7.4/10
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128 user 69 critic

Gentleman's Agreement (1947)

Not Rated | | Drama , Romance | March 1948 (USA)
A reporter pretends to be Jewish in order to cover a story on anti-Semitism, and personally discovers the true depths of bigotry and hatred.

Director:

Elia Kazan

Writers:

Laura Z. Hobson (novel), Moss Hart (screen play)
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Won 3 Oscars. Another 9 wins & 8 nominations. See more awards »

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Cast

Complete credited cast:
Gregory Peck ... Philip Schuyler Green
Dorothy McGuire ... Kathy Lacy
John Garfield ... Dave Goldman
Celeste Holm ... Anne Dettrey
Anne Revere ... Mrs. Green
June Havoc ... Elaine Wales
Albert Dekker ... John Minify
Jane Wyatt ... Jane
Dean Stockwell ... Tommy Green
Nicholas Joy ... Dr. Craigie
Sam Jaffe ... Professor Fred Lieberman
Harold Vermilyea ... Lou Jordan
Ransom M. Sherman Ransom M. Sherman ... Bill Payson
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Storyline

Philip Green is a highly respected writer who is recruited by a national magazine to write a series of articles on anti-Semitism in America. He's not too keen on the series, mostly because he's not sure how to tackle the subject. Then it dawns on him: if he was to pretend to all and sundry that he was Jewish, he could then experience the degree of racism and prejudice that exists and write his story from that perspective. It takes little time for him to experience bigotry. His anger at the way he is treated also affects his relationship with Kathy Lacy, his publisher's niece and the person who suggested the series in the first place. Written by garykmcd

Plot Summary | Plot Synopsis

Genres:

Drama | Romance

Certificate:

Not Rated | See all certifications »

Parents Guide:

View content advisory »
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Details

Country:

USA

Language:

English

Release Date:

March 1948 (USA) See more »

Also Known As:

Laura Z. Hobson's Gentleman's Agreement See more »

Filming Locations:

New York City, New York, USA See more »

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Box Office

Budget:

$2,000,000 (estimated)
See more on IMDbPro »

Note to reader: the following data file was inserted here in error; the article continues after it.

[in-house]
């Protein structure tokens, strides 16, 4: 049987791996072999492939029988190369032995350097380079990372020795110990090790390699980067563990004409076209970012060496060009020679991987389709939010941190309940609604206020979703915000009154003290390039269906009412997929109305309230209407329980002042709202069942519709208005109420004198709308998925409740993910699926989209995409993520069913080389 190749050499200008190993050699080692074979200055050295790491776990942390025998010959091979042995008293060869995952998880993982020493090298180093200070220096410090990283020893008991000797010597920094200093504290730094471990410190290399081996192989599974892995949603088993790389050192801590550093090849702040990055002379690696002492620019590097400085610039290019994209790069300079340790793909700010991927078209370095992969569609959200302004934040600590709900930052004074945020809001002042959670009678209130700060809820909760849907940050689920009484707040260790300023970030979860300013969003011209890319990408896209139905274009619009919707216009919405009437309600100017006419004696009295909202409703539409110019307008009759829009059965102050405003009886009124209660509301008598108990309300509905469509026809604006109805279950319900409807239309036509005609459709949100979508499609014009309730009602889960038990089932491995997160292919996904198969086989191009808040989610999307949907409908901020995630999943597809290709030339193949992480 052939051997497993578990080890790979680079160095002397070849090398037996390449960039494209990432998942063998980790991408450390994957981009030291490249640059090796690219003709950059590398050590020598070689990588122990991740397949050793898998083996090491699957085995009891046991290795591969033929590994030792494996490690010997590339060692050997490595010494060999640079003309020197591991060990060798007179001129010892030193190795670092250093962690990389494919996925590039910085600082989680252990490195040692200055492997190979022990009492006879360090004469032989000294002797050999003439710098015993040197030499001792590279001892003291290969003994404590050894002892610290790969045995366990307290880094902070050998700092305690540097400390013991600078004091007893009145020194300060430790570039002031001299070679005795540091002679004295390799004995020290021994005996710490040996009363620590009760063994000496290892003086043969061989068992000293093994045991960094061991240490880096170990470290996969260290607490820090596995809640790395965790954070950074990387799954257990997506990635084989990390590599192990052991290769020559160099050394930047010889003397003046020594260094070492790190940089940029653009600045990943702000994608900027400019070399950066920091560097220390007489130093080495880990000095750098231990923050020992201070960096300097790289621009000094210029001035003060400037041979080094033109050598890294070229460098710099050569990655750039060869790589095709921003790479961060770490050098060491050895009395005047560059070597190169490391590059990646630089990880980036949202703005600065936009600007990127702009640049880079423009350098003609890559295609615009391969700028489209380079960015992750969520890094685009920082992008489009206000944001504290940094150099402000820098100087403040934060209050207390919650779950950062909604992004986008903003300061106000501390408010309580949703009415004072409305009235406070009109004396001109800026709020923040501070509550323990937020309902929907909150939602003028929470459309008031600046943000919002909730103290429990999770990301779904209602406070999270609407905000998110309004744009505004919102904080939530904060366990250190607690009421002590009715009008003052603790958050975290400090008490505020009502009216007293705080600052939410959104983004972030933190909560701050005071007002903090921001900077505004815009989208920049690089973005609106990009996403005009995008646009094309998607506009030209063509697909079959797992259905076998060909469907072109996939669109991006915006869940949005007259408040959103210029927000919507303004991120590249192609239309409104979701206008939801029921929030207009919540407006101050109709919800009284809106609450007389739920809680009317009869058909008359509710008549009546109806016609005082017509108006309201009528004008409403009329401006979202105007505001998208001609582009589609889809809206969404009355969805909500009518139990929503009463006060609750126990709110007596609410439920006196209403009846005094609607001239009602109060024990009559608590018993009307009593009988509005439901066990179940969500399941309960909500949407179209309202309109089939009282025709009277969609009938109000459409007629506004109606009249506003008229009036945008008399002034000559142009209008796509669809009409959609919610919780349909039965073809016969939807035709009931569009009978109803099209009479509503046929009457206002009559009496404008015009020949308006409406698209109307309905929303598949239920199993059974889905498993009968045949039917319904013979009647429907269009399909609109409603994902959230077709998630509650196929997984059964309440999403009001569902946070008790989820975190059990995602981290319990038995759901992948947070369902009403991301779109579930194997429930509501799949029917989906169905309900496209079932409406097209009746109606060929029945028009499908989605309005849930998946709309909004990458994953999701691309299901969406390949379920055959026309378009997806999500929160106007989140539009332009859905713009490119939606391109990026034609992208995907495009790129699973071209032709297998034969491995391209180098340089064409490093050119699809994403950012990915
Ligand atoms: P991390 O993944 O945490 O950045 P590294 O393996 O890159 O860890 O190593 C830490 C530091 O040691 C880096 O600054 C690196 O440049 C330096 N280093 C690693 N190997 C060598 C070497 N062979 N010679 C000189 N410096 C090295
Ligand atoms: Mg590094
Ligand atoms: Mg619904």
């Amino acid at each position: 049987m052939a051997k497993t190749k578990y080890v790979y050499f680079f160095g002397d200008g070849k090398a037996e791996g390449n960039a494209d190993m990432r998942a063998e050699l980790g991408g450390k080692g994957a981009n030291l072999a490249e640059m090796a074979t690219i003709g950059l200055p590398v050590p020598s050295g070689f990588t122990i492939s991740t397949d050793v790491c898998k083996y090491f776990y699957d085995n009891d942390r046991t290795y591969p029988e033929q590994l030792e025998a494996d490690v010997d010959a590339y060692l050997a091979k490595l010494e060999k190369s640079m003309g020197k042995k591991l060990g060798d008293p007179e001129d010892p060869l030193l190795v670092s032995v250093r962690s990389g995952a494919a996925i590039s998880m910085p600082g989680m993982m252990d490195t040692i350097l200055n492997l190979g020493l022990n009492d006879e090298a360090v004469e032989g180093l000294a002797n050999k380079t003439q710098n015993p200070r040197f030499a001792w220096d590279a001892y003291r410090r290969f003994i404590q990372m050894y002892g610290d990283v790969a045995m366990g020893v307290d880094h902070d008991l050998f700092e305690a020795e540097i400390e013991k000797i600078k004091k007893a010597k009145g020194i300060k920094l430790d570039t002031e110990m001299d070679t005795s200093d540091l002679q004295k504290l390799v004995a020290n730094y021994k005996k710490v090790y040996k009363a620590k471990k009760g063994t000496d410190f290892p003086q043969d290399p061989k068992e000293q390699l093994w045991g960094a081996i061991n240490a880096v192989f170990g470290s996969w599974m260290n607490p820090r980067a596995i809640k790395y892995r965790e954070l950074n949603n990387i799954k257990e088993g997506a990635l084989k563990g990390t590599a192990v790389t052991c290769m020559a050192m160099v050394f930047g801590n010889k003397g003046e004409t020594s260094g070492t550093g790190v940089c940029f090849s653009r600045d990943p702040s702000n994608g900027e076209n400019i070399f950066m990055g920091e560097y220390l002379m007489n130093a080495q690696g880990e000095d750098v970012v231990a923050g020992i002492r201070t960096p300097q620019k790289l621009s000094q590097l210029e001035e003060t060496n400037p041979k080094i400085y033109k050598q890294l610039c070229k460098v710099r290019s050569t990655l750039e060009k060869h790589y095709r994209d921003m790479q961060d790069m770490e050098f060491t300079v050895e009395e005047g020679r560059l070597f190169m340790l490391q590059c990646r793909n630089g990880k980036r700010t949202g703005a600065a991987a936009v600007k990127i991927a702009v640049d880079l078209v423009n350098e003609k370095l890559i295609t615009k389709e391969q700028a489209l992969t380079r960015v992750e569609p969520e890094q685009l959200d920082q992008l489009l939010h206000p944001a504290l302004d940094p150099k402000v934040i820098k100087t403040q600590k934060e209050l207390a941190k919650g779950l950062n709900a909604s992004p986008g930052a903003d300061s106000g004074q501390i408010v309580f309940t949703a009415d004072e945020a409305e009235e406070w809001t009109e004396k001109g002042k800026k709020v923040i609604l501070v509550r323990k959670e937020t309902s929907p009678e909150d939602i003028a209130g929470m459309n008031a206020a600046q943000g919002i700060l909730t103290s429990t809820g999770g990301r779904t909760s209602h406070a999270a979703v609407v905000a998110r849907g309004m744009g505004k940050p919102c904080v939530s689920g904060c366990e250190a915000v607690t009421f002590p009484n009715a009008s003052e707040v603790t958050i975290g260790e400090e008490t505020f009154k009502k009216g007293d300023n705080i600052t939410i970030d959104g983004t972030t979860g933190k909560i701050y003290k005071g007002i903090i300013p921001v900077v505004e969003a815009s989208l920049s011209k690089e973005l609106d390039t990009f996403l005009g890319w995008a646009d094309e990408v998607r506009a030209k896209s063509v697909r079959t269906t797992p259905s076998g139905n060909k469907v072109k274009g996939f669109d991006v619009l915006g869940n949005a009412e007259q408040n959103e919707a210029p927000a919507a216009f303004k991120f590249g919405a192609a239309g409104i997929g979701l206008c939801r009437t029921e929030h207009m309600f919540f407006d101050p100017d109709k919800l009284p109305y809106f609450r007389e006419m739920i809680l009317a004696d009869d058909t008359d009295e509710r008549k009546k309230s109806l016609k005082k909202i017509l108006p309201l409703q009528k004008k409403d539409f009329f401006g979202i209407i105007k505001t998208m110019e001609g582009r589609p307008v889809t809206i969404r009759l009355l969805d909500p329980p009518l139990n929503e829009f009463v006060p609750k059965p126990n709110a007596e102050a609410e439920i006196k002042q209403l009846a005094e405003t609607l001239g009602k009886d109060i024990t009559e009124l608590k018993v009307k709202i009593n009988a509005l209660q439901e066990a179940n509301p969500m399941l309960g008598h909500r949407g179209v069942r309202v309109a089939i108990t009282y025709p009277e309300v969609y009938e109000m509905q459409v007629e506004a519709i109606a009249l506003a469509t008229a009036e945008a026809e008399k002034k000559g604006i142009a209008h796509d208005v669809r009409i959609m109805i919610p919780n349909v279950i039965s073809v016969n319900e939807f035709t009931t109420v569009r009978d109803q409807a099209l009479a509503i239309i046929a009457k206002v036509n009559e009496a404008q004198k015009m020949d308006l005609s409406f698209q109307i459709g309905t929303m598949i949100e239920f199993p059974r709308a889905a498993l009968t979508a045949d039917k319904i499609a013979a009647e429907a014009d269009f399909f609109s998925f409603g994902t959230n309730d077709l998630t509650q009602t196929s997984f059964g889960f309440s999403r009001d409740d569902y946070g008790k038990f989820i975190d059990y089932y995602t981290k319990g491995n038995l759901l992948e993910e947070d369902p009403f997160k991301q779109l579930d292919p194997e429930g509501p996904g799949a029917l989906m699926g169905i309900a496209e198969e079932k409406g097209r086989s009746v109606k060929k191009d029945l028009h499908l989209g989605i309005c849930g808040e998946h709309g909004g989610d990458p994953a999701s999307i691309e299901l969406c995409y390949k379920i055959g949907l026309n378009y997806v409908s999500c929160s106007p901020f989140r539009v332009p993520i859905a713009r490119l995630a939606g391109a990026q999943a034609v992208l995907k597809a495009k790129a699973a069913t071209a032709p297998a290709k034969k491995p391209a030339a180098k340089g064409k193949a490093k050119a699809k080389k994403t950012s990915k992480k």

Company Credits

Production Co:

Twentieth Century Fox See more »
Show more on IMDbPro »

Technical Specs

Runtime:

Sound Mix:

Mono (Western Electric Recording)

Aspect Ratio:

1.37 : 1
See full technical specs »
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Did You Know?

Trivia

The role of Phillip Green was first offered to Cary Grant, but he turned it down. Grant refused the role because he contended he was Jewish and thought he looked Jewish. He maintained, "The public won't believe my portrayal of a gentile trying to pass himself off as a Jew." See more »

Goofs

When Phil is taking Tommy to meet his (Phil's) mother at Saks Fifth Avenue, they stop in front of the statue of Atlas outside Rockefeller Center. In the shot of the two of them talking, with Fifth Avenue in the background, Saks is directly behind them, diagonally across the street on the right, with St. Patrick's Cathedral on the left. But when Phil looks at his watch and tells Tommy they'd better leave to meet grandma, the two hurry off back north along Fifth Avenue - in the completely opposite direction of the plainly visible Saks. See more »

Quotes

John Minify: I've asked Phil to do a piece on anti-Semitism.
Kathy Lacey: Am I going to get a credit line?
John Minify: You? Why?
Kathy Lacey: Well, don't you remember last winter when that Jewish schoolteacher resigned, and I...
John Minify: Oh, yes. Well, I knew somebody would be asking me for a credit line. I'm always stealing ideas without realizing it.
Kathy Lacey: That's what makes your magazine so original.
See more »

Connections

Featured in Elia Kazan: A Director's Journey (1995) See more »

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User Reviews

 
this movie is more subtle than it first appears
7 August 2006 | by zenartsSee all my reviews

just as philip's magazine editor told him, any hack could write a column on the subject based on facts and figures. what they needed was a different angle that would capture the audience on a gut level. the theme wasn't about showing a Jewish guy get discriminated against. those incidences provide the backdrop and the link to philip's realization of a much more pernicious side to the subject. his magazine article may have started out with the idea of what it actually is like to be discriminated against as a Jewish man, but it moved into an analysis of how well- meaning, "nice," people who woudn't consider themselves bigoted or prejudiced, will sit by and let it happen without saying or doing anything. that's why kathy's rocky relationship with philip is so important and the ultimate resolution of the film.


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